Learning to love beer

“Education is the most powerful weapon you can use to change the world.”

Nelson Mandela

If you’re like me, and most people for that matter, you love a nice ice-cold beer.

Think back, if you can, to the first time you tasted beer. What’d ya think? Probably didn’t really like it at first and it probably took time to enjoy the taste.

Driving change is a lot like getting comfortable with the taste of beer. It takes time. And repetition.

I recently read a great new book about change, called “The Human Element”, which outlined an interesting way to look at change. In summary, the book beautifully outlines the concept of fuel vs friction.

When it comes to change, most people focus almost all their energy on adding fuel to help sell the change – usually in the form of benefits, features, examples, and case studies, etc. However, as the authors point out, people are generally comfortable with and predisposed to the status quo and, therefore, at least as much effort should be spent on reducing friction – or why people naturally resist change.

One of the core strategies outlined is to acclimate the idea. Acclimate the idea through repetition and repeated exposure, which gives people time to think about, question and, over time, internalize the change. Much like the taste of beer, the sooner people are exposed to the change, the better.

It’s an idea and concept that we wholeheartedly agree with and is foundational to our approach to helping companies embrace, implement, and internalize Flowcasting. We expose people to the taste of through an early, ongoing, and repeated education program.

The education program is designed to help the organization understand and talk themselves into the changes required to enable the process to be instilled – from Executive Leadership throughout the extended organization, including merchandise suppliers since they will also change their thinking and processes to support the new ways of working. The goal of the education program is to not only disseminate knowledge but also, importantly, to build commitment and ownership since the change is driven by the executive team with an executive level of commitment.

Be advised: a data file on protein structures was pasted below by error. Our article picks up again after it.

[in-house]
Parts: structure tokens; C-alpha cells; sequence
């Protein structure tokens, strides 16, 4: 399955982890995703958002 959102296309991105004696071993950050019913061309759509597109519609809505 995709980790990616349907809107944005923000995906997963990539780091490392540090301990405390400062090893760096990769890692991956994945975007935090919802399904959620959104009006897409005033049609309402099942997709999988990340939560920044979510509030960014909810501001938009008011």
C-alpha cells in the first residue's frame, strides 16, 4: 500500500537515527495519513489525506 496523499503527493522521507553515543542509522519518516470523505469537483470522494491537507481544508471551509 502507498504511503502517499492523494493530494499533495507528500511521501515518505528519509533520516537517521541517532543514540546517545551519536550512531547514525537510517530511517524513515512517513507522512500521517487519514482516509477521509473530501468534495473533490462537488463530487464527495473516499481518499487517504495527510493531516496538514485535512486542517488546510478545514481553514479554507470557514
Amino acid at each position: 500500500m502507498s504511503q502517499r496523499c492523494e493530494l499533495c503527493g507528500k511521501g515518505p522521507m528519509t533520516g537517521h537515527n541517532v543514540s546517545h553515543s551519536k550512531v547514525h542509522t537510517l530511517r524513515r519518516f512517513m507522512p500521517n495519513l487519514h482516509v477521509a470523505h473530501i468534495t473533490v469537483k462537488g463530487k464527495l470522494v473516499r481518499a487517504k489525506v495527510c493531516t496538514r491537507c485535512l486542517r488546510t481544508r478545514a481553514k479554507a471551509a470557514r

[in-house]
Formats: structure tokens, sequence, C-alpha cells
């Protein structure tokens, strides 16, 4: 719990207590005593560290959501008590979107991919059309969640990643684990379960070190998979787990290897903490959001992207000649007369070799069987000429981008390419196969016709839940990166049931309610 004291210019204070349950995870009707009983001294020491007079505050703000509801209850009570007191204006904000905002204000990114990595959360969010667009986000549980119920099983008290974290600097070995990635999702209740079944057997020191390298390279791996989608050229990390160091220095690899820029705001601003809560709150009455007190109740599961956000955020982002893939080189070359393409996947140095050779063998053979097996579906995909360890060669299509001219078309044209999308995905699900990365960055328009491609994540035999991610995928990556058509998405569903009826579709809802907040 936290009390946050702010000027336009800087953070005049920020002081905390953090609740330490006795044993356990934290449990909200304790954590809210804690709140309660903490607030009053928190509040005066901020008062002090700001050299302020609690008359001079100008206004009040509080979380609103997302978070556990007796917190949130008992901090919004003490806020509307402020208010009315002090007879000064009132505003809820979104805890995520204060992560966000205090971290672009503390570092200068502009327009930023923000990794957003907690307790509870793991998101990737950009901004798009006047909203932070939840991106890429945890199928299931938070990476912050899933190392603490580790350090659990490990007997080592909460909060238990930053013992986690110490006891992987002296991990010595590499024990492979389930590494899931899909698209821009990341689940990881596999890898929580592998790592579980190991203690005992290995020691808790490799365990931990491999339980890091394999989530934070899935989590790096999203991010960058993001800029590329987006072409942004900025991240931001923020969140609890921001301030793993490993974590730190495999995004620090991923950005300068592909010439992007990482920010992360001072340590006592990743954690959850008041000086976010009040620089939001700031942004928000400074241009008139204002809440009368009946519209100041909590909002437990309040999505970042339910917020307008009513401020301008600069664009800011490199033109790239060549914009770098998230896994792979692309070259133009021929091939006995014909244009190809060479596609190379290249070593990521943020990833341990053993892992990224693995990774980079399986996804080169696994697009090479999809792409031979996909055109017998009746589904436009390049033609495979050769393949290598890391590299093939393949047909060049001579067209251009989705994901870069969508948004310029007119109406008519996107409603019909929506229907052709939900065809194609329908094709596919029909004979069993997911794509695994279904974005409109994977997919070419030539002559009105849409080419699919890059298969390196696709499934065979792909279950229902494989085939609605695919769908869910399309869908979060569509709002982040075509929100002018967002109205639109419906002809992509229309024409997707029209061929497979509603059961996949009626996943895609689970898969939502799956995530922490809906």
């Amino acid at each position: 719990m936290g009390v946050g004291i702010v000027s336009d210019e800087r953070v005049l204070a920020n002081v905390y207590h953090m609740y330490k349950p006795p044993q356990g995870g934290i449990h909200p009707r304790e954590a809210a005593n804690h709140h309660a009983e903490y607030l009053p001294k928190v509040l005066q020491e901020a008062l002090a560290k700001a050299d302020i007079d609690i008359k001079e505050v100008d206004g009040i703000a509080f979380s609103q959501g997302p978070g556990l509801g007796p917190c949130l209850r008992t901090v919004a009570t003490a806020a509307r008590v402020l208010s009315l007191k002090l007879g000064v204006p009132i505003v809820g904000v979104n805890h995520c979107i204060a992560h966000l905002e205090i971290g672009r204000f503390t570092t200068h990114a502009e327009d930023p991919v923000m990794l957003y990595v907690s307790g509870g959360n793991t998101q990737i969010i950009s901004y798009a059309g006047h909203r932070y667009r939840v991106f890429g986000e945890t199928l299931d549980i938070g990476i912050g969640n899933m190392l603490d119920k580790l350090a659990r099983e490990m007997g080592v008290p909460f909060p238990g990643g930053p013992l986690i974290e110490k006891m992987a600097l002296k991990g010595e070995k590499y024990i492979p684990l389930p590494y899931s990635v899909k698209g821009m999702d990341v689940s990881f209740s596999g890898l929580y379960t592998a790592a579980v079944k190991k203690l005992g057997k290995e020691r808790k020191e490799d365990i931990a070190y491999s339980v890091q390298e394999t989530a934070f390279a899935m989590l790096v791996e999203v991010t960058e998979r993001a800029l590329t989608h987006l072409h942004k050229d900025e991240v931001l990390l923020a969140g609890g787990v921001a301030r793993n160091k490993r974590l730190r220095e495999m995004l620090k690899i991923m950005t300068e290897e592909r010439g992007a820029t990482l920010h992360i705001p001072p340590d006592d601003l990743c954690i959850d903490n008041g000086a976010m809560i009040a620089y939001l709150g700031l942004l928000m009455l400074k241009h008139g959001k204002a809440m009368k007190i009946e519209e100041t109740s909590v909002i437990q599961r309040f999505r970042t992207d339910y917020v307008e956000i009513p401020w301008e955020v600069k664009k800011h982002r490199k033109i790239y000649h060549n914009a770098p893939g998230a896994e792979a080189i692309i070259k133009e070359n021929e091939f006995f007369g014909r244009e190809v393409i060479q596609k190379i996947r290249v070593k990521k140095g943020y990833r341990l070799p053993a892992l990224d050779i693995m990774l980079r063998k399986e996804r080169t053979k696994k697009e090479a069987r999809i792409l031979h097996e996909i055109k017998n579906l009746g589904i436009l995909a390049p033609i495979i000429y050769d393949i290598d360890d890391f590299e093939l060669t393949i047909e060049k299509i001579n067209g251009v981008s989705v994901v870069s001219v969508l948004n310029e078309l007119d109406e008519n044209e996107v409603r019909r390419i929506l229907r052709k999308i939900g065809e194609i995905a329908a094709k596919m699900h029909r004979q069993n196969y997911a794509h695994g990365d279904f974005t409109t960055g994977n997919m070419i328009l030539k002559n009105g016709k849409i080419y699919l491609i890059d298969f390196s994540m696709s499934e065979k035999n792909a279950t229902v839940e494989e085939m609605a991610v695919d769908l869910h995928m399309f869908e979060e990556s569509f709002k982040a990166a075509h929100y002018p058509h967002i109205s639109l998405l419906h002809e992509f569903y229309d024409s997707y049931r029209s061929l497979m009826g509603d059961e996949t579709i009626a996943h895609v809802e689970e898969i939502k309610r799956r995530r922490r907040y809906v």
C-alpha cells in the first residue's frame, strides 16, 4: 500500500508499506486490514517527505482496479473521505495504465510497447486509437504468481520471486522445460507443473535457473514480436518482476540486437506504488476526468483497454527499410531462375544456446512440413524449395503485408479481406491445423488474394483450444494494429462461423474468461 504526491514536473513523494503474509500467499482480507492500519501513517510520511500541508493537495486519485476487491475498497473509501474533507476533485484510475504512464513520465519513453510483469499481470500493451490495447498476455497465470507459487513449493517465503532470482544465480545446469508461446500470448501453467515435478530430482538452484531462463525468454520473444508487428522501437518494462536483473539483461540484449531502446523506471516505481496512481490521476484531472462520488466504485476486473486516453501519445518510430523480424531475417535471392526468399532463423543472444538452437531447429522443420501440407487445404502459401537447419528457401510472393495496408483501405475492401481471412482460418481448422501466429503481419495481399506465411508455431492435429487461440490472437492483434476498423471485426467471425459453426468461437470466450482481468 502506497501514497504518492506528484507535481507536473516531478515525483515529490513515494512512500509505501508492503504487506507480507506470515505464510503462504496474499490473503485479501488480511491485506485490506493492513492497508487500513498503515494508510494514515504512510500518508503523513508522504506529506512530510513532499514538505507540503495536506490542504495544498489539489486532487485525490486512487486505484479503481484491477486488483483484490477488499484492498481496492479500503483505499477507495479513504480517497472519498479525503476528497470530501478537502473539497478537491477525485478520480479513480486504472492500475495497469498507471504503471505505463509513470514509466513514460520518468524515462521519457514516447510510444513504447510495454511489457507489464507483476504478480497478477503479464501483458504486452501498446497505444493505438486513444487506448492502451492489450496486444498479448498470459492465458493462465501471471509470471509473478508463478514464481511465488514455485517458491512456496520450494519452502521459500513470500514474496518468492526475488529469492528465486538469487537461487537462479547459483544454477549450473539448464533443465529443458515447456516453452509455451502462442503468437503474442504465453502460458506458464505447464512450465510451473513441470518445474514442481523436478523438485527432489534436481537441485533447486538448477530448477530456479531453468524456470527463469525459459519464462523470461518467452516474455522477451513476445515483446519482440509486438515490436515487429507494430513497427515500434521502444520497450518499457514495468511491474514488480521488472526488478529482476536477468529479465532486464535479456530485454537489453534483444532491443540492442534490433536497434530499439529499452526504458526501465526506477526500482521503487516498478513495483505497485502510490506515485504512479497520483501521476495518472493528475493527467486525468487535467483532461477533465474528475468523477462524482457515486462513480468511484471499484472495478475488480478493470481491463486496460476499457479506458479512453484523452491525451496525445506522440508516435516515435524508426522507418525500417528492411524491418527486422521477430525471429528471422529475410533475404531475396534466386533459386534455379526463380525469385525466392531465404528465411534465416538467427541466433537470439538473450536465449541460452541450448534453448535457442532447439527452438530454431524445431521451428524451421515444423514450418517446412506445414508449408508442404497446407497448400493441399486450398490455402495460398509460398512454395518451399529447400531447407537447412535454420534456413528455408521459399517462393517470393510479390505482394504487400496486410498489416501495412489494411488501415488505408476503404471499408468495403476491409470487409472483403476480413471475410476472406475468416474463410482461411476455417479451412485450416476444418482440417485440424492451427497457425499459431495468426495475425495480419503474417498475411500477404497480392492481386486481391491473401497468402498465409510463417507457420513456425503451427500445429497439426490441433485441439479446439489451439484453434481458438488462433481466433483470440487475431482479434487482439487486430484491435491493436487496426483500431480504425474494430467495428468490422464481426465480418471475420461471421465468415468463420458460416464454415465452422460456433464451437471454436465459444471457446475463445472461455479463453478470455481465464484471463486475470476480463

Questions are at the heart of the education program and when we can, we always try to have clients embrace and deliver the process education through a model we call cascade education. The model works as follows…

The design team builds and records an educational webinar that explains the new process design and demonstrates it using a series of examples, including the fundamental of the process. The cascade works like this: The CEO reviews the online educational course and then requests that their direct reports do the same.

Once complete, the CEO would then lead a session (supported by the design team) with their direct reports, where a series of questions would be asked and discussed – ensuring not only a healthy dialogue ensued, but also, importantly, new questions would emerge that would be answered and potentially added to the list.

At the end of the session, the project team would revise the list of questions and the CEO would outline the expectation of their direct reports; each direct report would be responsible for ensuring their teams took the online course and, more importantly, attended a facilitated session (led by each direct report) where the questions would be discussed, and answers and opinions documented. The cascade would continue down the company hierarchy until everyone had taken the education and attended a -and-questions-based session to help people understand, begin to convince themselves and build commitment to the change.

The cascade model of education helps increase understanding of the change and reduce change reactance because the foundation of the approach is based on questions – some are asked but most are surfaced and answered by peers, helping people persuade themselves. Instead of the project team always telling, people are asking, listening, learning, and changing their thinking.

Education does not stop with the initial cascade. Additional sessions are built, tailored to specific teams and business scenarios. They are delivered, refined, and used to help people get comfortable with the changes needed throughout the extended organization, including all merchandise suppliers – which, given the number of suppliers a partners with, often requires hundreds of educational sessions to help them prepare and embrace the new ways of working.

Acclimate the idea. Early, often, and ongoing.

It works for giving you the time needed to love the taste of beer.

It’s also foundational for instilling change.

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